A PRO instrument is a means of capturing patient-reported data, as well as all the information and documentation that supports its use. In general, this information includes clearly-defined methods and instructions for administration, a standard format for data collection, and well-documented methods for scoring, analysis, and interpretation of results in the target patient population.6
Evaluating PRO instruments. The purpose of a PRO measure is to capture the patient's experience from his or her own perspective, so the PRO instrument chosen for a clinical trial should be supported by evidence of its usefulness in measuring the concept it is intended to measure in the intended patient population. When evaluating a PRO instrument to support a labeling claim, sponsors should consider the:6
The primary challenge of using PRO instruments to support labeling claims is the lack of a gold standard against which to measure criterion validity.6 It is the sponsor's responsibility to provide sufficient justification and validation for PRO instruments used in clinical trials. New PRO instruments may be needed if there are no existing, well-validated measures. Instrument development and evaluation requires considerable time, effort, and resources, so sponsors should first determine whether a new measure is absolutely necessary. In some cases, adding and testing a few items to a well-validated scale eliminates the need to develop a new PRO instrument.7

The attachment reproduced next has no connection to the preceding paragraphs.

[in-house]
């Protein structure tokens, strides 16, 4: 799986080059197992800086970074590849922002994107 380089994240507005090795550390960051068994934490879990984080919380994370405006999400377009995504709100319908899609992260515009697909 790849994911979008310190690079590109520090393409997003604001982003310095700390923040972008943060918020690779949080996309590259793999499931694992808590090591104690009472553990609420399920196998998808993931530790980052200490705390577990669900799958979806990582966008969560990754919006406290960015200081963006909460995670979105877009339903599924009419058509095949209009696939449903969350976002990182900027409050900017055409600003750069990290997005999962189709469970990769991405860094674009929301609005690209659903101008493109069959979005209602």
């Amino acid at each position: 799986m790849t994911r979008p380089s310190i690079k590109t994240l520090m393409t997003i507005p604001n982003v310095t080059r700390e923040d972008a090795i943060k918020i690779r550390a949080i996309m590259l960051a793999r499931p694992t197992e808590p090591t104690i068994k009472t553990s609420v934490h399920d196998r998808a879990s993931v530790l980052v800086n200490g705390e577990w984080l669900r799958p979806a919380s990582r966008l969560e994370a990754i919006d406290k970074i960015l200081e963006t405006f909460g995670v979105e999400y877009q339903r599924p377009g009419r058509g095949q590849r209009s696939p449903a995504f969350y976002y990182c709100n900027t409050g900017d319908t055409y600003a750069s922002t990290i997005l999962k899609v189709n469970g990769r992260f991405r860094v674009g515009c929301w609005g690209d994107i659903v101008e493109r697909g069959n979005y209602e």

Developing PRO instruments. Development of a PRO instrument involves a series of steps and requires attention to the specific goals of the instrument, its intended uses, and the characteristics of the intended respondents. The FDA considers development of a PRO instrument to be an iterative process (Figure 1).6 PRO instrument development is a highly-skilled activity that should be undertaken by specialists in measurement and psychometrics, and researchers experienced in qualitative interviewing techniques. If the PRO instrument will be used in other countries, language adaptation may be required, and translation may be a complex and time-consuming task.
The fundamental adequacy of a PRO instrument to support a claim depends on the instrument's concept framework. The conceptual framework is an explicit description or diagram of the relationships between the questions or items in a PRO instrument and the concepts being measured (Figure 2).6 Concepts comprise the specific measurement goals of the PRO instrument, and they represent aspects of how patients function or feel related to their health condition or its treatment. Concepts may be made up of multiple subconcepts called domains. For example, the concept of psychological function may include domains of emotional function and cognitive function. In order to be used to support a labeling claim, a PRO instrument must have a conceptual framework that corresponds to the clinical trial endpoints described in the clinical trial protocol.6
Measurement properties considered in the review of PRO instruments used in clinical trials. The FDA considers three categories of measurement properties when reviewing the adequacy of PRO instruments used in clinical trials to support labeling claims (Table 1):6
Content validity must be supported by evidence from qualitative studies that the items and domains of the PRO instrument are appropriate and comprehensive relative to its intended measurement concept, population, and use. In addition, content validity is specific to the population, condition, and treatment to be studied. Documentation of patient input in item generation, as well as evaluation of patient understanding through cognitive interviewing, can contribute to evidence of content validity. Sponsors are reminded that evidence of reliability or other types of validity will not overcome problems with content validity when the FDA evaluates instrument adequacy to measure the concept represented by the labeling claim. Therefore, it is important to establish content validity before evaluating other measurement properties.6